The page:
In Past and Present, as in "Signs of the Times", Carlyle exposes and decries what he views as the underlying debasement and savagery of contemporary England and of the socalled civilized world that follows it; indeed he seems to object to and even to reject the spirit of the age: the liberalism and capitalism that leaves every man for himself, attentive fundamentally to his own needs and his own condition, without powerful moral or spiritual principles, other than "Valetism", which seems to be a pervasive vanity that leaves men unable to act against the grain of popular fashion.
In one passage that is stylistically characteristic of his entire narrative, he asks,
To whom, then, is this wealth of England wealth? Who is it that it blesses; makes happier, wiser, beautifuler, in any way better? Who has got hold of it, to make it fetch and carry for him, like a true servant, not like a false mock-servant; to do him any real service whatsoever? As yet no one. Our successful industry is hitherto unsuccessful, a strange success, if we stop here! In the midst of plethoric plenty, the people perish; with gold walls, and full barns, no man feels himself safe or satisfied.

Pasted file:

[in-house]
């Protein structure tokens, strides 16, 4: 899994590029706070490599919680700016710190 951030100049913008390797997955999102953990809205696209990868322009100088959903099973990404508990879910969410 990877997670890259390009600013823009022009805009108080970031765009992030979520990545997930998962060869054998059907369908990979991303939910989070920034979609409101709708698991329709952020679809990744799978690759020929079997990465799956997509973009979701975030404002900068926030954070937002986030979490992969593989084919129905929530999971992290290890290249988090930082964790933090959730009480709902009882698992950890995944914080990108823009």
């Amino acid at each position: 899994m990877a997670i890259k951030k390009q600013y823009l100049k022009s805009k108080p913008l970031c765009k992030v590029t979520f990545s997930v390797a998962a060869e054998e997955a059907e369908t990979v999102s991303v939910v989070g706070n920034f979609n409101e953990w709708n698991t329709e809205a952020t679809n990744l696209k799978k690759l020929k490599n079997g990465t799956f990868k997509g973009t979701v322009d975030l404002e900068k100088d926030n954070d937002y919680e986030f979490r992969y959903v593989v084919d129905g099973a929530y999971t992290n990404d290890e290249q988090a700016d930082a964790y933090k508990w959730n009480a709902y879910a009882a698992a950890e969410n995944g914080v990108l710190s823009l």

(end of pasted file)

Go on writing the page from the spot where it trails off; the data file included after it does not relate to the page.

He makes constant use of rhetorical questions, exclamations, vivid, concrete imagery of the world, as well as analogies and illustrative vignettes.
What impact does this style of presentation have on the reader?
Does it make the argument more immediate and palpable? Is Carlyle's style, more than his ideas, responsible for the power of his writing? Can all the repetition and the verbal flourishes and the eloquent declarations be viewed as an appeal to emotion?
Is Carlyle trying to incite passion? Is he trying to get the reader to change his life? Does he think it is possible for England to change?
Last modified 23 September 2003